Enhancing Higher Order Thinking Skills in a Marine Biology Class through Problem-Based Learning

The purpose of this research was to examine students' perspectives of their learning in marine biology in the collaborative group context of Problem-based Learning (PBL). Students' higher order thinking skills (HOTS) using PBL involves the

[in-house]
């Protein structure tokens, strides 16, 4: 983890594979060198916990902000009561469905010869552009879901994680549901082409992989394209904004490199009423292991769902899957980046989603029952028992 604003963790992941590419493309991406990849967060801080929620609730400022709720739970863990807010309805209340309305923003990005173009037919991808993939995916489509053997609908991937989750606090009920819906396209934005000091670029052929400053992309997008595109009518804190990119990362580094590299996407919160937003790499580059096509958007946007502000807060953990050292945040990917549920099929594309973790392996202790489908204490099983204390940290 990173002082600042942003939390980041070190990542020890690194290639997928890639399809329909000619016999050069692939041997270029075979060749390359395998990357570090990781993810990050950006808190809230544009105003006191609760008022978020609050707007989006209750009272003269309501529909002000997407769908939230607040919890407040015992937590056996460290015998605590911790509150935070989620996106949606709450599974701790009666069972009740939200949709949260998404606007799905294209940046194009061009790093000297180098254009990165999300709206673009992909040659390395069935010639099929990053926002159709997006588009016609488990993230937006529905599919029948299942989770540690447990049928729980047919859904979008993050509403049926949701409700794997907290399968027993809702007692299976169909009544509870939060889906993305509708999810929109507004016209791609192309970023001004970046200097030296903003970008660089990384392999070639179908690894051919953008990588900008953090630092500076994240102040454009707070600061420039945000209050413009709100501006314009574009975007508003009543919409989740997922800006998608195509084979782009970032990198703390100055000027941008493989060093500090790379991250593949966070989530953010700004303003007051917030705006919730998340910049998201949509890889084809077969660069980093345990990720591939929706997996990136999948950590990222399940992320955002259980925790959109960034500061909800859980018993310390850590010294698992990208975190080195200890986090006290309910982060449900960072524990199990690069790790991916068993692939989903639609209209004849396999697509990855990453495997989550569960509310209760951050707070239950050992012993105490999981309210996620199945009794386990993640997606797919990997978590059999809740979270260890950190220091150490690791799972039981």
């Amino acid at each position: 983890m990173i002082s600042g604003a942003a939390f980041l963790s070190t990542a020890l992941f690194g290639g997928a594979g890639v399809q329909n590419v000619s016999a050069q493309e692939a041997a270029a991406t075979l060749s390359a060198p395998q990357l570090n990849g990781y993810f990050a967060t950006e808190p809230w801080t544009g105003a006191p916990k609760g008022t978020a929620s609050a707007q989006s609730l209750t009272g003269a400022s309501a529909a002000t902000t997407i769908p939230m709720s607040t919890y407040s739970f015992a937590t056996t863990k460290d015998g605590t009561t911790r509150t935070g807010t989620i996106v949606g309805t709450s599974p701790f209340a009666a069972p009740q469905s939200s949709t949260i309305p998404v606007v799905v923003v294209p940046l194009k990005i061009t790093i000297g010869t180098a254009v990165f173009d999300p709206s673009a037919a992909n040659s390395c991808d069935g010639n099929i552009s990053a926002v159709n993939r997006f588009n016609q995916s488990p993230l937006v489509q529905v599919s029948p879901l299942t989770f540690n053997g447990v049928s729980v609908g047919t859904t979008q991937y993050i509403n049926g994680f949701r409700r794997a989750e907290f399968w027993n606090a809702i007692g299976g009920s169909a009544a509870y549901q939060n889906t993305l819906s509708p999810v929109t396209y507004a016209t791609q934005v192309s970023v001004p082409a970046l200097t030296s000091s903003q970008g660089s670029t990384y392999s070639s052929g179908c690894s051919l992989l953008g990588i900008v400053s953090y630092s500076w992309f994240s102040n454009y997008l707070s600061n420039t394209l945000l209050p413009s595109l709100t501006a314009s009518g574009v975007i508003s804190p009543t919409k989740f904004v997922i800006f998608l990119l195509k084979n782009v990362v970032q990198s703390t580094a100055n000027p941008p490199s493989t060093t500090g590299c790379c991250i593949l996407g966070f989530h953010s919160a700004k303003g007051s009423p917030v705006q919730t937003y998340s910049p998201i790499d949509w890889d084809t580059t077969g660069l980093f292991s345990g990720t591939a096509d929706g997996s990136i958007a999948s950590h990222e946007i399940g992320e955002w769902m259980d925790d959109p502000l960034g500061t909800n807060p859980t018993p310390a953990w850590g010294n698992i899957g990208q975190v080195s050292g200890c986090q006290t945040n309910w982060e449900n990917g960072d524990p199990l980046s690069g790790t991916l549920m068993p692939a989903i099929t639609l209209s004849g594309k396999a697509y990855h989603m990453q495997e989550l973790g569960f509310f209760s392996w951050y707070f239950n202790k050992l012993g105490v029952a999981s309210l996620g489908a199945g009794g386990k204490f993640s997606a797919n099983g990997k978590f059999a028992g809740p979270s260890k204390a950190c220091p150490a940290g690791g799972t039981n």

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   Asia Pacific Journal of Multidisciplinary Research P-ISSN 2350-7756 | E-ISSN 2350-8442 | | Volume 2, No. 5, October 2014 __________________________________________________________________________________________________________________ 1 P-ISSN 2350-7756 | E-ISSN 2350-8442 | Enhancing Higher Order Thinking Skills in a Marine Biology Class through Problem-Based Learning RICHARD M. MAGSINO  Biology Department, College of Education Arts and Sciences,  De La Salle Lipa, Lipa City, Batangas, PHILIPPINES  Date Received: July 15, 2014; Date Revised: August 15, 2014  Abstract - The purpose of this research was to examine students' perspectives of their learning in marine biology in the collaborative group context of Problem-based Learning (PBL). S  tudents’ higher order thinking skills (HOTS) using PBL involves the development of their logical thinking and reasoning abilities which stimulates their curiosity and associative thinking. This study aimed to investigate how critical thinking skills, particularly analysis, synthesis and evaluation were enhanced in a marine biology class through PBL. Qualitative research approach was used to examine student responses in a questionnaire involving 10 open-ended questions that target students ’ HOTS on a problem presented in a marine biology class for BS Biology students. Using axial coding as a qualitative data analysis technique by which grounded theory can be performed, the study was able to determine how students manifest their higher reasoning abilities when confronted with a marine biology situation. Results show student responses yielding affirmative remarks on the 10 questions intended to know their level of analysis  (e.g., analyzing, classifying, inferring, discriminating and relating or connecting),  synthesis  (e.g., synthesizing and collaborating), and evaluation  (e.g., comparing, criticizing, and convincing) of information from the presented marine biology  problem. Consequently, students were able to effectively design experiments to address the presented issue through problem-based learning. Results of the study show that PBL is an efficient instructional strategy embedded within a conventional curriculum used to develop or enhance critical thinking in marine biology. Keywords  –   Higher Order Thinking Skills, Problem-Based Learning, Marine Biology I. INTRODUCTION One of De La Salle Lipa’s expected Lasallian graduate attributes, along with excellent communication, life-long learning and social responsibility is the development of critical thinking among its students. Critical thinking is thinking clearly and rationally including the ability to engage in reflective and independent thinking. It is important  because it serves as real evidence of student learning in the various subjects and discipline in an educational institution. Marin and Halpern (2011) reported that it is also  building the foundation of a student’s early adult life as he prepares to enter the world of professional adults. Developing critical thinking is essentially incorporated into the various teaching-learning tasks in every curriculum the students engage in. The development of student’s critical thinking and higher order thinking skills (HOTS) is considered by many science educators as an important educational goal for students (Dori et al 2003, D’ Avanzo 2003, Hmelo-Silver 2004). Bloom’s taxonomy of the top domains of learning: analysis, synthesis or creation, and evaluation constitute the higher order thinking skills. Learning and  practicing HOTS inside and outside of school will give students the tools that they need to understand, infer, connect, categorize, synthesize, evaluate, and apply the information they know to find solutions to new and existing problems (Quitadamo and Kurtz 2007). Engaging higher order thinking among students is in turn can be enhanced or cultivated through problem- based learning. Hmelo and Ferrari (1997) discussed the importance of tutorial process in problem-based learning (PBL) and how it can be used to cultivate higher order thinking skills. They further considered the role of the problem, collaboration among peers, the facilitator role, and the importance of student reflection.  Asia Pacific Journal of Multidisciplinary Research | Vol. 2, No. 5| October 2014 Magsino, R.M., Enhancing Higher Order Thinking Skills in a Marine Biology Class through Problem-Based Learning 2 P-ISSN 2350-7756 | E-ISSN 2350-8442 | Zohar and Dory (2003) strongly suggested that teachers should encourage students of all academic levels (low and high achievers) to engage in tasks that involve higher order thinking skills. Another longitudinal case-study aimed at examining whether purposely teaching for the promotion of higher order thinking skills enhances students' critical thinking, within the framework of science education (Miri et al 2007). Tiwari et al (2006) found significant differences in the development of students' critical thinking dispositions  between students who undertook the PBL approach and lecture courses. Marine biology is a college undergraduate course offered to Biology majors of the institution. It is a 4-unit lecture and lab course that deals with the characteristics of the marine environment and in-depth study of the organisms living in aquatic habitat, covering discussions on the major marine animal phyla  –   their behavior, physiology, reproductive strategies and ecology, and marine communities: intertidal and sub-tidal, hard and soft substrate, estuaries, plankton, coral reef and deep sea. One topic presented and discussed to these Biology major students is the application of the scientific method on marine biological issues and  problems. Through problem-based learning as an instructional strategy, the present work studied responses of students who are expected to come up with an experimental research design addressing a specific marine biological issue presented in the class. II. METHODS Qualitative data collection method was adopted in the present study. An open-ended questionnaire consisting of ten questions were answered by sixteen BS Biology students enrolled in Marine Biology course during the 1 st  Semester SY 2014-2015. Prior to the study, the students were given a review lesson on the scientific method and its applications in marine biology  problem solving. The participants were then grouped into four groups with four members each. They were  presented with a marine biological problem and through collaborative group work they were tasked to discuss and come up with experimental designs that would suit to solve the given problem. The problem states: “  Imagine you are a marine biologist and you notice that a certain type of crab tends to be larger in a local bay than in the waters outside the bay. What hypotheses might account for this difference? How would you go about testing these hypotheses?” (Hubert & Castro, 2013) The Problem-based Learning (PBL) Seven Step developed in the University of Maastricht, The  Netherlands (in De Graaf & Kolmos, 2003) was the main learning framework used. This framework includes two learning sessions (1 and 2) with an intersession (Step 6. Self-study). Session 1 includes five steps: 1. Clarifying concepts, 2. Defining the problem, 3. Analyzing the problem  –   brainstorming, 4. Organize facts and knowledge, and 5. Formulate learning objectives. Session 2, on the other hand includes Step 7. Discussion. The instrument was then administered to the participants after the problem-based learning and group presentation sessions. Responses were subjected to content analysis with axial coding approach to explore the narrative themes on students’ experiences and perspective of their critical thinking on the problem presented. This was also done to summarize the students’ main ideas and to make valid inferences from the connections among critical thinking and problem-solving skills using higher order thinking. Axial coding was used in the descriptive analysis where an axis or central character or  phenomenon was identified. Different dimensions around this axis were then extracted from the student responses: condition, context, interactional strategies and consequences. No statistical treatment of data was  performed since the present study utilized the qualitative research approach. III. RESULTS AND DISCUSSION On the analysis domain   (e.g., analyzing, classifying, inferring, discriminating and relating or connecting) . Analytical reasoning skills enable people to identify assumptions, reasons and claims, and to examine how they interact in the formation of arguments. Based on findings, students analyzed the marine biological issue presented in the class. Specifically, they were able to classify the dependent and independent variables, formulated a problem-related inference, discriminated between experimental designs and related or connected the marine biological issue to real-life situations. Students’ higher order thinking skills, in particular with the analysis domain, were clearly seen based from the experiences obtained. To illustrate, students are in unison that analysis ― leads to good understanding of the situation ‖, ―  formulation of a problem ‖, and ― enables performing the steps in the  scientific method efficiently ‖, which ultimately ― leads to the possible answer or solutions to the case or issue ‖. Results reveal students’ critical analysis experiences  Asia Pacific Journal of Multidisciplinary Research | Vol. 2, No. 5| October 2014 Magsino, R.M., Enhancing Higher Order Thinking Skills in a Marine Biology Class through Problem-Based Learning 3 P-ISSN 2350-7756 | E-ISSN 2350-8442 | ranged from ―  sharing, plotting and imagining ideas related to the problem ‖  to ― examination of details relating it to prior knowledge gained through the years as Biology students ‖ . Some students also did ― necessary observation, identification of causes, application of knowledge from past journal article readings and designing of experiments to address the  problem ‖ . Results will suggest that students with strong analytical skills attend to patterns and to details, able to identify the elements of a situation and determine how those parts interact. On the other hand, students were able to classify the independent and dependent variables primarily ― to have  focus on the main problem and not be confused on the various factors presented  ‖   and ― to further understand the nature of a biological problem or issue” . Students did this on purpose to ― help [us] choose which conditions manipulate the change/s occurring in the experimental subject  ‖, ― help in generating a hypothesis ‖ and ― to be able to know their relationship, by what is to be expected given that they are interacting with one another  ‖. A student is aware that classifying  both variables helps ― to determine which [of the variable]  is being changed or manipulated in the experiment and the affected variables ‖ As a result, students hypothesized that ― crabs in the local bay are larger in size than those found in the open oceans ‖ due to certain local environmental impacts, leading them to design varied experiments to test their hypotheses. Students ’  critical analysis on variable classification and inference formulation lead to expected outcomes, i.e., they reported that ― the dependent variable is the crab  size, since it is being affected by the independent variable which is the environmental conditions ‖ . These conditions can include food items, physical-chemical  properties of water, nutrient levels, population size,  predation and competition, and gender-size correlation variation, as can be seen in the results. Critical analysis of a biological problem is a pre-requisite before self-learning can occur. D’Avanzo (2003) suggested that this mental exercise is an example of metacognition, which is a problem-solving skill or strategy students use to monitor their learning and control their attention. In the study, students used their metacognitive skills to summarize main points, analyze the meaning and implications of a text, and recognize when they fail to comprehend an idea. Students are one in saying that formulation of scientific inference is important ― to know both dependent and independent variables, and to fully analyze the marine biological issue ‖   and ― to think of more valid experiments based on  facts that [  we  ] already know and what the results will become ‖. According to a student, ― educated guesses are done in order to prove something or to make more  scientific researches that may contribute to the development of the scientific society ‖. Metacognition has been described as knowing what is known and not known, using self-teaching skills, and employing student-centered as opposed to teacher-centered learning (Bransford et al. 1999 in D ’Avanzo , 2003). On the synthesis domain   (e.g., synthesize and collaborate). Student skills in synthesizing information enable one to draw conclusions from reasons and evidence. Inference skills indicate the necessary or the very probable consequences of a given set of facts and conditions. The study shows that students synthesized the details of the given marine biological issue/problem. According to one student, “synthesizing details was done by identifying the problem, observation, and experimentation, leading to different approaches that can be done to yield results” . Synthesizing details in a more substantive way is aimed to ― know the different  factors that influence a specific marine biological issue”, “to have organized and detailed points regarding the issue”, and ― to educate students on how to improve their abilities to make more acquired  procedures for the experiment  ‖. The students were able to do this collaboratively within the group ― by sharing ideas and prior knowledge to each other” and   “by making it detail by detail to come up with a convincing experiment and a good conclusion ‖. Moreover, students specifically “did  sharing to the group prior knowledge about crabs, site or location, and the issue itself, leading to its possible  solutions”   and   “by thinking of the possible change  s that could happen to each variable when one is manipulated” . As a result, students were able ― to hypothesize on the different factors that affect crab’s life, growth and survival  ” ; “ able to devise and experimental set-up to address the problem and were able to identify both dependent and independent variables ” ; and   “ looked on the different angles and considering all factors that would affect the crab sizes in the two different sites of the study ” . Developing ability of students to synthesize information enables them to create new ideas, predict and draw valid conclusions from their different sorts of observation. Results of the study revealed that students were able to create relevant information to assist them in solving the given problem/issue. Moreover, collaboratively working on the problem will yield more  positive learning outcomes: active participation in the  Asia Pacific Journal of Multidisciplinary Research | Vol. 2, No. 5| October 2014 Magsino, R.M., Enhancing Higher Order Thinking Skills in a Marine Biology Class through Problem-Based Learning 4 P-ISSN 2350-7756 | E-ISSN 2350-8442 | learning process including self-direction, identification of own learning needs, teamwork, creative discussion and learning from peers; and the integration and synthesis of a variety of knowledge (Cooke and Moyle 2002). The main concern of PBL is self-directed learning which links knowledge to practical applications through the use of collaborative groups in which students are responsible for deciding what is to  be learned (Hmelo-Silver 2004). Collaborative learning is premised on Vygotskian concepts that define learning as the social construction of knowledge. Collaborative work with other members of the group was also deemed essential by all students. Results of the study show that evidently, students are aware that in a collaborative work, ― all members were given a chance to share their insights and from these ideas the  group decided to focus on one, single common point  ‖. While doing the activity, students realized that collaboration will be   “more effective if we will have more available options ‖, thus it is ― a matter of sharing knowledge, thoughts and perceptions to the group ‖. One student said that ― a good researcher should have an open mind. He should know how to accept  suggestions from others since Biology is not an exact  science, it is changing. It is done through brainstorming and evaluating each suggested idea ‖.  Collaboration is important because one student said ― it is needed to discuss how the experiment can be designed  ‖. M oreover, students shared that group work is significant ― to yield more answers and still more questions that can be asked  ‖, to ―  generate or make more reliable group output  ‖, and to have ―  strong arguments being made ready to collaboratively work with others, trying to avoid straying away from the  given problem or issue ‖, thus ― trying to focus more on the identified problem ‖. Collaborative or team-based work enabled students to think creatively in terms of enhancing their important skill in the scientific method. McInerney and Fink (2003) reported that team-based learning with challenging projects improved the students’ comprehension and retention of information, critical thinking, and attitudes in a microbial physiology course and focused student-instructor interactions on learning. In the present study, students recalled experiments from their respective undergraduate theses since most of them are already working with their topics regarding aquatic species. Thus, as a result, students were able to work more fruitfully ― because it is much easier to work together  ‖.  A fundamental rationale for instructional strategies that promote the cooperation  between learners is that such strategies more closely approximate the "real world" than traditional didactic approaches. That is, activities requiring cooperation among individuals reflect how tasks are usually accomplished in practice. On the evaluation domain   (e.g., comparing, criticizing and convincing). Evaluative reasoning skills enable students to assess the credibility of sources of information and the claims they make. Strong explanation skills can support high quality evaluation  by providing the evidence, reasons, methods, criteria, or assumptions behind the claims made and the conclusions reached. The present study found that students were able to effectively evaluate (i.e., compare and criticize) their group output with those of other groups. When students compare, they are evaluating the  pros and cons of their experimental design outputs, thus they are able to assess the value and make recommendations (Bloom 1956) about their experiments. To illustrate, one student said they compared because there is ― a need to find for more effective solutions/experimental designs that will address the problem ‖. Students are also one in saying that comparison is essential so that they will become ― more exposed to different ideas and approaches of others ‖ and  also be ― collaborative and active seeker for other solutions that may best fit to answer the problem ‖. Further, this approach enabled them to ―  getting more additional information ‖ and ― needing to have better research results on the next experiments ‖ or problems that they will encounter. On the other hand, findings suggest that students were also critical on their experimental design outputs. According to students, critical analysis is important to ―  yield better research results ‖. Likewise, constructive criticisms will augment the critical thinking of one person and ― it should be done in an atmosphere of openness and honesty ‖. A student further said that being critical is important ― t o be able to improve what needs to be improved and to  point out some essential points regarding the  problem/issue ‖. Further, students said that ― critical analysis is needed in order to decide which among the choices is the best and most appropriate experimental research design ‖ for the identified problem/issue. Finally, s tudents were also ― enabled to determine and make an observation about the marine biological  problem ‖, where good inferences and hypotheses can be formulated. Students often use these evaluative skills to determine the strength or weakness of arguments. They can judge the quality of analyses, interpretations, explanations, inferences, options, opinions, beliefs,  Asia Pacific Journal of Multidisciplinary Research | Vol. 2, No. 5| October 2014 Magsino, R.M., Enhancing Higher Order Thinking Skills in a Marine Biology Class through Problem-Based Learning 5 P-ISSN 2350-7756 | E-ISSN 2350-8442 | ideas, proposals, and decisions applying these evaluation skills. Results reveal that there is also a degree of variation among the students’ strategies in doing comparison and critical analysis. Some students compare by ― listening to and seeing some details that were forgotten from collaborative work  ‖ and by ―  sharing their output and explaining why they came up with their presented ideas ‖. Other students compare by ―  presenting outputs one by one and having other groups criticize each others’ wo rk  ‖ or ― discussing outputs in the class where  students asked questions for clarifications while others having their suggestions ‖ . Nonetheless, all these comparisons were conducted through class discussion and/or presentation which most students prefer as an effective instructional strategy. On the other hand, several experiences were also noted by the students in critically analyzing their experimental designs. To illustrate, students were able to identify ― experimental and descriptive approaches as ways or approaches in  solving a particular marine biological issue ‖. In addition, ― they listened and critically analyzed other  group’s outputs, doing some brainstorming on the  problem/issue at hand  ‖. Students are one in saying that ― by carefully thinking and evaluating things on how the experiment will work better  ‖, ―  several points will be raised and were hoped to be changed or improved  ‖ . Thinking critically definitely lead them ― to use the most  plausible and reliable experimental design to address the problem/issue ‖.  As a consequence of the PBL employed, students learned that there are ― lots of possible solutions to the identified issue/problem ‖  because ―  some other groups’ works were different in terms of the concepts and techniques used  ‖ , consistent with results of Yuan et al (2008). The students’ experiences on the enhancement of their critical are consistent with our aim as college instructors, i.e., to teach students to learn how to evaluate new information from an educated and skeptical perspective (Adams 2003). Critical thinking is compatible with students thinking "out-of-the-box", challenging consensus and pursuing less popular approaches. To illustrate, the following will show the varied experimental designs the students were able to  propose in class: 1)   counting macro-invertebrate food items that the crabs consume to know crab feeding biology and growth, 2)   testing effects of various factors such as water quality, food availability and specific resources needed by the crabs, 3)   measuring crab length-weight parameters separated into two cages, actual estimation of crab age (i.e., more indicative of differing crab sizes), 4)   making a cage in both sampling sites that will then  be placed with crabs from the local bay and from the open ocean, 5)   examining effects of population size difference, 6)   gender-size correlation variation, 7)   effect of presence of predator and competition, and 8)   theoretical consideration of all possible aspects that could influence the crabs ’ growth and survival in  both the local bay and open ocean. Results of the study will show that some experimental designs were too simple and some were outliers to the overall experimental designs that were considered. Nonetheless, making an experimental design requires closely related features where methods are not too far away from each other. Findings suggest that by using PBL, students seek and evaluated the information they acquire related to the problem they are given to solve. Students’ critical thinking was enhanced in the problem-based learning activity because they were able to define and analyze the problem, identify and find needed information (by posing and answering their own and peers' questions), share the results of their investigations, and ultimately to design alternative experiments (Allen & Tanner, 2003) required to solve the marine biological problem. Hmelo and Ferrari (1997) reported that activities that involve inquiry learning include problem framing, data gathering, divergent thinking or idea generation, evaluating alternatives, and applying a solution to the problem. IV. Summary and Conclusion This qualitative study was able to show students’  perspectives and experiences in enhancing their critical (higher order) thinking skills in a marine biology undergraduate class. Using problem-based learning and working in collaborative groups, students manifested their critical thinking on the top three domains of learning in the Bloom’s Taxonomy (i.e., analysis, synthesis and evaluation). Based on the findings, students were able to classify the dependent and independent variables, formulated a problem-related inference, discriminated between experimental designs and related or connected the marine biological issue to real-life situations. Results also suggested that students synthesized the details of the given marine biological